Washington Square

Front Cover
Buccaneer Books, Jan 1, 1986 - Fiction - 192 pages
7 Reviews
Washington Square (1881), by Henry James, tells the story of Catherine Sloper, the plain, obedient daughter of the widowed, well-to-do Dr. August Sloper of Washington Square. When a handsome, feckless man-about-town proposes to Catherine, her father forbids the marriage because he believes the man to be after Catherine's fortune and future inheritance. The conflict between father, daughter, and suitor provokes consequences in the lives of all three that make this story one of James's most piercingly memorable.

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LibraryThing Review

User Review  - yukin - LibraryThing

The reason why Catherin can`t believe people who don`t like Morris is that he is the man who propose to her for the first time , and she feels very happy, I think. However , I can`t understand all of ... Read full review

Review: Washington Square

User Review  - Rhayna - Goodreads

After watching the award-winning movie, "The Heiress," and after some recommendation from my father as to read Washington Square, I was not only interested in reading it because I enjoy reading ... Read full review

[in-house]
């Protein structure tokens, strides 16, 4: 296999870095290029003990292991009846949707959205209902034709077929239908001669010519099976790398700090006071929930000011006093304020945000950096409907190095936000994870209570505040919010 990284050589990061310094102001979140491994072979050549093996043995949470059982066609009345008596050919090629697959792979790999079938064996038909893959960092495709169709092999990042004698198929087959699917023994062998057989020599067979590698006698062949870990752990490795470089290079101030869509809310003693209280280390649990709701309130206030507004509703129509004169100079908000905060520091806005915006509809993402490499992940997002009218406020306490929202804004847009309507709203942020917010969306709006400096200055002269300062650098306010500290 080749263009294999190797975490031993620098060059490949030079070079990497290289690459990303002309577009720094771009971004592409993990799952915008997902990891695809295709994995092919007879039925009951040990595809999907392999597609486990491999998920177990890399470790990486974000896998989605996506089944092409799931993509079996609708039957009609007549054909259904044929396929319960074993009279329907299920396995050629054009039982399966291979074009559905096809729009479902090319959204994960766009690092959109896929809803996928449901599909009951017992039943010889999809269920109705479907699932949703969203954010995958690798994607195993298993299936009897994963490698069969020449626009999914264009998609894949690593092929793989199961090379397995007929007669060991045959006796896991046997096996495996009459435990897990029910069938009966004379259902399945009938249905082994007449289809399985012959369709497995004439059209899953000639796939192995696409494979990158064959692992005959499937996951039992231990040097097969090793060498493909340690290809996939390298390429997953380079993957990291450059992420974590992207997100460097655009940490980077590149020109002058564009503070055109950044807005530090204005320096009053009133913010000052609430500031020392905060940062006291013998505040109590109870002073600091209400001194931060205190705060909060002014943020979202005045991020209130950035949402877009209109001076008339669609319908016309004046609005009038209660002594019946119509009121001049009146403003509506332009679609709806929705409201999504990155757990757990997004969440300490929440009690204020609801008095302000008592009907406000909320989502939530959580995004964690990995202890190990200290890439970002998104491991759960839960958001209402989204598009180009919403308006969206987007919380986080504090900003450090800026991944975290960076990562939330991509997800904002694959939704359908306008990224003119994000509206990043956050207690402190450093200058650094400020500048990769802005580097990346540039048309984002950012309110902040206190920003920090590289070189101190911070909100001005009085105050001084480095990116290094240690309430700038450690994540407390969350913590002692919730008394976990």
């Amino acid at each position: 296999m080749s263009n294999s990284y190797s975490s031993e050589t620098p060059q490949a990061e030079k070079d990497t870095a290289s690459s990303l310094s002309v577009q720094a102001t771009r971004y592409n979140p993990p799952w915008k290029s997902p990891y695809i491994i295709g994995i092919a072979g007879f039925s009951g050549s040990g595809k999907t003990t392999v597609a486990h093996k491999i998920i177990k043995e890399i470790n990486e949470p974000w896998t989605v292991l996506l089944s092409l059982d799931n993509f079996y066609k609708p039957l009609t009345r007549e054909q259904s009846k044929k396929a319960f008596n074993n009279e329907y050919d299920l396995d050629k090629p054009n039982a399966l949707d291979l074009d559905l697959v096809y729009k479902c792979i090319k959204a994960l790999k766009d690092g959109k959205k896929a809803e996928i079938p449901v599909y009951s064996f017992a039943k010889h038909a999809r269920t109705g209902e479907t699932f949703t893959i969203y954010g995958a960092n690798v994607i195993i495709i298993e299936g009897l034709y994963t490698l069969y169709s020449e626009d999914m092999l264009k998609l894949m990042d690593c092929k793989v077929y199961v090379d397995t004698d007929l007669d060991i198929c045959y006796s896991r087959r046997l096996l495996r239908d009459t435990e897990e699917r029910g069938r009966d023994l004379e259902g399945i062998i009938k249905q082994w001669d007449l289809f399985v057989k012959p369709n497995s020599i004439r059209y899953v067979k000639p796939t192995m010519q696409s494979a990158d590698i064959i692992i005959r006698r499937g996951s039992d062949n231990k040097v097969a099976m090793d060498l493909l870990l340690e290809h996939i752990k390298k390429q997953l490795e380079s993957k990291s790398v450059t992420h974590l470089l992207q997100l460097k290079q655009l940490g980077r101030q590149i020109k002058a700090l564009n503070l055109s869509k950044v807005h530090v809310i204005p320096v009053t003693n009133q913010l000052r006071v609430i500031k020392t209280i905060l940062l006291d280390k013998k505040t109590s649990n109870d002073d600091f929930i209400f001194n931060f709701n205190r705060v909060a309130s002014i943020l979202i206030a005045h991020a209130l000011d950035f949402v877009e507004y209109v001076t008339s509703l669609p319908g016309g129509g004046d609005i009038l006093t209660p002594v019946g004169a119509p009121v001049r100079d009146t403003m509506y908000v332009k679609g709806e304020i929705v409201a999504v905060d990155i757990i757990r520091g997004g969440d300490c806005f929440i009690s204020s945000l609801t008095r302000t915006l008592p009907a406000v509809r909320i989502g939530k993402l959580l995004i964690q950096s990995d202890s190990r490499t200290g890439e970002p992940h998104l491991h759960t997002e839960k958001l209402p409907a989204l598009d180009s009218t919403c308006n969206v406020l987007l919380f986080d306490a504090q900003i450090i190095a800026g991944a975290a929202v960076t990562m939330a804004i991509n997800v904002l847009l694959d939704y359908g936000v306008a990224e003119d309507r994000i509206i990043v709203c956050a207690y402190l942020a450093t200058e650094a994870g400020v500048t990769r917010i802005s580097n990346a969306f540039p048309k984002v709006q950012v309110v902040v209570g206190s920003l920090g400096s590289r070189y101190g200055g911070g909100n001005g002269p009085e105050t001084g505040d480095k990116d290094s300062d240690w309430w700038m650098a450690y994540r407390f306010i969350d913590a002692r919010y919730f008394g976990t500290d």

Contents

Section 1
5
Section 2
14
Section 3
25
Copyright

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About the author (1986)

Henry James, American novelist and literary critic, was born in 1843 in New York City. Psychologist-philosopher William James was his brother. By the age of 18, he had lived in France, England, Switzerland, Germany, and New England. In 1876, he moved to London, having decided to live abroad permanently. James was a prolific writer; his writings include 22 novels, 113 tales, 15 plays, approximately 10 books of criticism, and 7 travel books. His best-known works include Daisy Miller, The Turn of the Screw, The Portrait of a Lady, The Ambassadors, and The American Scene. His works of fiction are elegant and articulate looks at Victorian society; while primarily set in genteel society, James subtlely explores class issues, sexual repression, and psychological distress. Henry James died in 1916 in London. The James Memorial Stone in Poet's Corner, Westminster Abbey, commemorates him.

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